“No Empty Space in the Universe” –Dark Matter Discovered to Fill Intergalactic Space




New research concludes that instead of "edges," galaxies have long outskirts of dark matter that extend to nearby galaxies and that the intergalactic space is not empty but filled with dark matter.Researchers at the University of Tokyo’s Institute for the Physics and Mathematics of the Universe (IPMU) and Nagoya University used large-scale computer simulations and recent observational data of gravitational lensing to reveal how dark matter –which makes up about 22 percent of the present-day universe –is distributed around galaxies  in a clumpy but organized manner. 

The computer simulation above shows dark matter is distributed, with high density regions appearing bright whereas dark regions are nearly, but not completely, empty.

Only recently, images of millions of galaxies from Sloan Digital Sky Survey (SDSS) made it possible to derive an averaged mass distribution around the galaxies. Earlier in 2010, an international research group led by Brice Menard then at University Toronto and Masataka Fukugita at IPMU used twenty four million galaxy images from the Sloan Digital Sky Survey (SDSS) and successfully detected gravitational lensing effect caused by dark matter around the galaxies. From the result, they determined the projected matter density distribution over a distance of a hundred million light-years from the center of the galaxies.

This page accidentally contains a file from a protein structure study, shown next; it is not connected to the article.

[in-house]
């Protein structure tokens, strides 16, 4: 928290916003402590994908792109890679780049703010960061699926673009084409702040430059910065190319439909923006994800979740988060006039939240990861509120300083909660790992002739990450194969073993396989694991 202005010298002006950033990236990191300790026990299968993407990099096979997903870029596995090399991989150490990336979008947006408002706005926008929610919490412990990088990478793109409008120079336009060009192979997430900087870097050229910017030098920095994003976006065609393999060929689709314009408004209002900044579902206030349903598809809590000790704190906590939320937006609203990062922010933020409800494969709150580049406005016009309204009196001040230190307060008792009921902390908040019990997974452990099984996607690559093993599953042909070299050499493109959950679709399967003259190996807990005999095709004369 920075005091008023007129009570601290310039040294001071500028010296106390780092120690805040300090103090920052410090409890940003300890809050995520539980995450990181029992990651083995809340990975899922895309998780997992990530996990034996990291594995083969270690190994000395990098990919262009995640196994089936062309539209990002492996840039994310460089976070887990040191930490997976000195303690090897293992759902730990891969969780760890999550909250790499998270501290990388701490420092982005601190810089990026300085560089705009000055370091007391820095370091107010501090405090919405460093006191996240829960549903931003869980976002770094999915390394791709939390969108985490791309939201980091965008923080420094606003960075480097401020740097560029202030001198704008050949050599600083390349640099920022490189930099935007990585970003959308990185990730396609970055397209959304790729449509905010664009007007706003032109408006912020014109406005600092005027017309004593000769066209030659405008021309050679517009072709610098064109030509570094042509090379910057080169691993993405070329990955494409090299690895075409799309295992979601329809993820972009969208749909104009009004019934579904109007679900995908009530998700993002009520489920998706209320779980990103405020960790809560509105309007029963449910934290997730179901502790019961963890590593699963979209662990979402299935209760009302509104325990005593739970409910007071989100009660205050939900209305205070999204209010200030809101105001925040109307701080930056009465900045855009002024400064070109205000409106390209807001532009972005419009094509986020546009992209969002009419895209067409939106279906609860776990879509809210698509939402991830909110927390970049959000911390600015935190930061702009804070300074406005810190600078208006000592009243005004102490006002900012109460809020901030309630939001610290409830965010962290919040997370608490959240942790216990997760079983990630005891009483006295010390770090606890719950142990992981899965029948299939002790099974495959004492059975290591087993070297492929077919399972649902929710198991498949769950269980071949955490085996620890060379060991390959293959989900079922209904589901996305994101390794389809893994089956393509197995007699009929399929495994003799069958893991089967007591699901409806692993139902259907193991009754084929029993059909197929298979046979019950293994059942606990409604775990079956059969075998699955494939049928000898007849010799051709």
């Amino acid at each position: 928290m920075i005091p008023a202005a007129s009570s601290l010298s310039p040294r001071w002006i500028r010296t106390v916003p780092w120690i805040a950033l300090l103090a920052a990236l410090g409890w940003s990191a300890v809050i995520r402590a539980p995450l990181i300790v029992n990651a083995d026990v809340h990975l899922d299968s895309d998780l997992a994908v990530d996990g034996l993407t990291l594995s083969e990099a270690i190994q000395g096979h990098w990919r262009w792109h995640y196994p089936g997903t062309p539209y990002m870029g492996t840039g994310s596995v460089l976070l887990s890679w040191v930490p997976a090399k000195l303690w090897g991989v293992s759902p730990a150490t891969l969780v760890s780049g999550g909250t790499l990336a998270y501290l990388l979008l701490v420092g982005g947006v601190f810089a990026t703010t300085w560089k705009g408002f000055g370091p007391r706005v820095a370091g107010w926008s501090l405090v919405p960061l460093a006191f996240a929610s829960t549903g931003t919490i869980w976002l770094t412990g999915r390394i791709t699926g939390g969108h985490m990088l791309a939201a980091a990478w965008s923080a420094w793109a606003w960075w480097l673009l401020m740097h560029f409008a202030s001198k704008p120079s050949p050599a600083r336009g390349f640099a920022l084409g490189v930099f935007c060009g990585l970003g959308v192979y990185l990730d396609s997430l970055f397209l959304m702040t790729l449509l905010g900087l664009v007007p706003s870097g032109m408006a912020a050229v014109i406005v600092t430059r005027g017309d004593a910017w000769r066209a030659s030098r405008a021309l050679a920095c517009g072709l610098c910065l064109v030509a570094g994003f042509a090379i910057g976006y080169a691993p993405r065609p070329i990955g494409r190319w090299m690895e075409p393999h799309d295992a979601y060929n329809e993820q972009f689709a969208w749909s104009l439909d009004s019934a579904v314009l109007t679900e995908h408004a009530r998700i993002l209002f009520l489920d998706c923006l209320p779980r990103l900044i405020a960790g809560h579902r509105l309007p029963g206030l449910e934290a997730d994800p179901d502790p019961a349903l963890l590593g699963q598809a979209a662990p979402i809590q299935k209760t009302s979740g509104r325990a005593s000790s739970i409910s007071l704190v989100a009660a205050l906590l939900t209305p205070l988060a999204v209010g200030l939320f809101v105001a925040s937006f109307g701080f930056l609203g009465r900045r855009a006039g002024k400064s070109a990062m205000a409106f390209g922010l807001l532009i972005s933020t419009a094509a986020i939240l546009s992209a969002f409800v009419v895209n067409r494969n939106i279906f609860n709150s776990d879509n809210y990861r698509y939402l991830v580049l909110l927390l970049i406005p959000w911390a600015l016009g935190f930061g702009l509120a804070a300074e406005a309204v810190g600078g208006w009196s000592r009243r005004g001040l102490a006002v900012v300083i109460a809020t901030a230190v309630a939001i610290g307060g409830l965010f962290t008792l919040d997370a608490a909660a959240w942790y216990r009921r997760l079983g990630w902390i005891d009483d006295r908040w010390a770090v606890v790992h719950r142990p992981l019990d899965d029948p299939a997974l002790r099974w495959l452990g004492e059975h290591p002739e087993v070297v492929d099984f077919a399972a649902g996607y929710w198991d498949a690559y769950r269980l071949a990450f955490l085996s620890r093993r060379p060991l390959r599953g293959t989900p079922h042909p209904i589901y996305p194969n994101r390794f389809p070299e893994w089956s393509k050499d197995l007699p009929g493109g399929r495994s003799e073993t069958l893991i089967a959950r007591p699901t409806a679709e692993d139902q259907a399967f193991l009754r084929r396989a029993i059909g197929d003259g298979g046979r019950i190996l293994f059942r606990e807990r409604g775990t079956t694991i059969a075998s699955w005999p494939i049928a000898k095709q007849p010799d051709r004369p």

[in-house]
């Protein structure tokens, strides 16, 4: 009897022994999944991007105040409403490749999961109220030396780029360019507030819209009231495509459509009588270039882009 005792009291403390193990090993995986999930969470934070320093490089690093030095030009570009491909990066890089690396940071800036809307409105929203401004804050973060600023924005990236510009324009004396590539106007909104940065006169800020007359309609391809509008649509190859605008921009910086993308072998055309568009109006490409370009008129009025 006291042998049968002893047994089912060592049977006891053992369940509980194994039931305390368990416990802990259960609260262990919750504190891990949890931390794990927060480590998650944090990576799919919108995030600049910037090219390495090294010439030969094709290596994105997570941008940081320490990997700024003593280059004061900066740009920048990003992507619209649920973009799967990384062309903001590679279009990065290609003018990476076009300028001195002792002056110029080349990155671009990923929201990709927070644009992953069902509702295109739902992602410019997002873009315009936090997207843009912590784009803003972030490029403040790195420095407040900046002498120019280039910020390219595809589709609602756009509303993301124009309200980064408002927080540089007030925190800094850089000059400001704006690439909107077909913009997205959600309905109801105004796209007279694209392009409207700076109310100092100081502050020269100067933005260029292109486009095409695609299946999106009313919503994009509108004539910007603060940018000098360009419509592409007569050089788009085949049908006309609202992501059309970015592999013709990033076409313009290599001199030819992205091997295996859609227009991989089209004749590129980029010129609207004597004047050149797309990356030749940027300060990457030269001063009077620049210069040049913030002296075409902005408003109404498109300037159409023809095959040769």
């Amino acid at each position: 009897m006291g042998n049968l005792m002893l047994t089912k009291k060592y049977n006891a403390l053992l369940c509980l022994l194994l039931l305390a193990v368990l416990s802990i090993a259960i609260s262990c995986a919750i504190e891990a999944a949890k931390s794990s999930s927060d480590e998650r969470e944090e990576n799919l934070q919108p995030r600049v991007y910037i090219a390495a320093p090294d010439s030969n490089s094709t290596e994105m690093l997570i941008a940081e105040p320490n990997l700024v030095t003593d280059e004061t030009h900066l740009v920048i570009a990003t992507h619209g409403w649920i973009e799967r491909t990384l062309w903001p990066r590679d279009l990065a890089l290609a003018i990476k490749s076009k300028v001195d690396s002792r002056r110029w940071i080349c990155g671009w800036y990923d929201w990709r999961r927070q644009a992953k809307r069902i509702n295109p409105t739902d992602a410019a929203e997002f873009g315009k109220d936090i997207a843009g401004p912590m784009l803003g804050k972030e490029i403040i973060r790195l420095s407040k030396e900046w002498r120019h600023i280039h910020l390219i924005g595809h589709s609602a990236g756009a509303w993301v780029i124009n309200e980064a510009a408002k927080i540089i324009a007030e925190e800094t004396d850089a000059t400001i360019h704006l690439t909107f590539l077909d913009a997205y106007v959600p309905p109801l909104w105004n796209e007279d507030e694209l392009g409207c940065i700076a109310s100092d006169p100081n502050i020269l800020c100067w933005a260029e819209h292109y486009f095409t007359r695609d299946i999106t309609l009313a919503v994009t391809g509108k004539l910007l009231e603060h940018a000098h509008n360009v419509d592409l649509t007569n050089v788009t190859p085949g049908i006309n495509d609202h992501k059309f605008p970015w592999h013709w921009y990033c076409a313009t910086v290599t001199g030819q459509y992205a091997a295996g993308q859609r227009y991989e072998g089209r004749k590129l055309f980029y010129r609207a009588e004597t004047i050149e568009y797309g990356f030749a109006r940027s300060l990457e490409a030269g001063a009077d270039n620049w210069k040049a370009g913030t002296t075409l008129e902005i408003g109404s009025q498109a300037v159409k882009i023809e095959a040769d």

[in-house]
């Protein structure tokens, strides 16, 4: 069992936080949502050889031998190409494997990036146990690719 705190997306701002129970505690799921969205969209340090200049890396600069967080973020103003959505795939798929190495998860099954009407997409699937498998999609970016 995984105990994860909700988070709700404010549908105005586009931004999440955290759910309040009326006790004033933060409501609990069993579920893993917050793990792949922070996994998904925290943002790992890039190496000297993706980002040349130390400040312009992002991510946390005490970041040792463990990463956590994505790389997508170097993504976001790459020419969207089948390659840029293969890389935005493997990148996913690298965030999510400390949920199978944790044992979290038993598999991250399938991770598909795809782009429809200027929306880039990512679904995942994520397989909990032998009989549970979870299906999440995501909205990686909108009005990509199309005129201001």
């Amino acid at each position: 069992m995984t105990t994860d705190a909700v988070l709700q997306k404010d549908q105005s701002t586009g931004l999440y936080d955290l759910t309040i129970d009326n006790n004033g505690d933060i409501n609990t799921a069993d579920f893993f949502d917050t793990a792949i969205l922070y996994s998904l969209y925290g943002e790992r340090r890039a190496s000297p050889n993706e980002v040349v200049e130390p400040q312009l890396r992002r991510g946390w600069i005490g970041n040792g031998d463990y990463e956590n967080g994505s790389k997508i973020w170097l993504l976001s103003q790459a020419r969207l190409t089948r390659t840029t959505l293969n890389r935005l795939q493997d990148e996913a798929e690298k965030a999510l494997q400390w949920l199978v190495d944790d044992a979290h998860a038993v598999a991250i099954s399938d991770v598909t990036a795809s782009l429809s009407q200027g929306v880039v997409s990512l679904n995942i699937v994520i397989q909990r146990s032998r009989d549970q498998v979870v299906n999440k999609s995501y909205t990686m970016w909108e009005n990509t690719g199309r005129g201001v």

Masataka Fukugita and Naoki Yoshida at IPMU, together with Shogo Masaki at Nagoya University, used very large computer simulations of cosmic structure formation to unfold various contributions to the projected matter distribution. They showed that galaxies have extended outskirts of dark matter, well beyond the region where stars exist. 

The dark matter distribution is well organized but extended to intergalactic space, whereas luminous components such as stars are bounded within a finite region. More interestingly, the estimated total amount of dark matter in the outskirts of the galaxies explains the gap between the global cosmic mass density and that derived from galaxy number counting weighted by their masses. 

A long standing mystery on where the missing dark matter is has been solved by the research. There is no empty space in the universe. The intergalactic space is filled with dark matter.

The Daily Galaxy via Nagoya University


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